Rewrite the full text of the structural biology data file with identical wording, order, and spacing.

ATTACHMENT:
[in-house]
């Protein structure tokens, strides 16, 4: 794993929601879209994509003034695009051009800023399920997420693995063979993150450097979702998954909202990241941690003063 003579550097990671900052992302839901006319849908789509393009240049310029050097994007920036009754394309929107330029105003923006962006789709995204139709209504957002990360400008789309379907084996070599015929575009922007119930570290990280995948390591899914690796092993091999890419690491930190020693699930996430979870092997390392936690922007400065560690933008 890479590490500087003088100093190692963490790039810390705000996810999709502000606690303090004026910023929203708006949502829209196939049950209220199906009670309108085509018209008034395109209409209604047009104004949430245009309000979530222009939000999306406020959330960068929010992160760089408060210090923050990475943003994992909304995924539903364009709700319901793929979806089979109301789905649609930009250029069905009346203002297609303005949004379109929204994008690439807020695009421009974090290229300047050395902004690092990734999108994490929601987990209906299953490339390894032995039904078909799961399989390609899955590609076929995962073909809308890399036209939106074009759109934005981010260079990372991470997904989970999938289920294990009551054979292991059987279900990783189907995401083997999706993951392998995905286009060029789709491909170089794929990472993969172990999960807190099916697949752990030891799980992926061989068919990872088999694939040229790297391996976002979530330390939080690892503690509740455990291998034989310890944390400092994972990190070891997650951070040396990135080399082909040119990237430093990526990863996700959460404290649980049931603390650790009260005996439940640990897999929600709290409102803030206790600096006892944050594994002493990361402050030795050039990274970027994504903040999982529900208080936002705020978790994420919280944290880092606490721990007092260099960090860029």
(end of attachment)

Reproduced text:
[in-house]
């Protein structure tokens, strides 16, 4: 794993929601879209994509003034695009051009800023399920997420693995063979993150450097979702998954909202990241941690003063 003579550097990671900052992302839901006319849908789509393009240049310029050097994007920036009754394309929107330029105003923006962006789709995204139709209504957002990360400008789309379907084996070599015929575009922007119930570290990280995948390591899914690796092993091999890419690491930190020693699930996430979870092997390392936690922007400065560690933008 890479590490500087003088100093190692963490790039810390705000996810999709502000606690303090004026910023929203708006949502829209196939049950209220199906009670309108085509018209008034395109209409209604047009104004949430245009309000979530222009939000999306406020959330960068929010992160760089408060210090923050990475943003994992909304995924539903364009709700319901793929979806089979109301789905649609930009250029069905009346203002297609303005949004379109929204994008690439807020695009421009974090290229300047050395902004690092990734999108994490929601987990209906299953490339390894032995039904078909799961399989390609899955590609076929995962073909809308890399036209939106074009759109934005981010260079990372991470997904989970999938289920294990009551054979292991059987279900990783189907995401083997999706993951392998995905286009060029789709491909170089794929990472993969172990999960807190099916697949752990030891799980992926061989068919990872088999694939040229790297391996976002979530330390939080690892503690509740455990291998034989310890944390400092994972990190070891997650951070040396990135080399082909040119990237430093990526990863996700959460404290649980049931603390650790009260005996439940640990897999929600709290409102803030206790600096006892944050594994002493990361402050030795050039990274970027994504903040999982529900208080936002705020978790994420919280944290880092606490721990007092260099960090860029």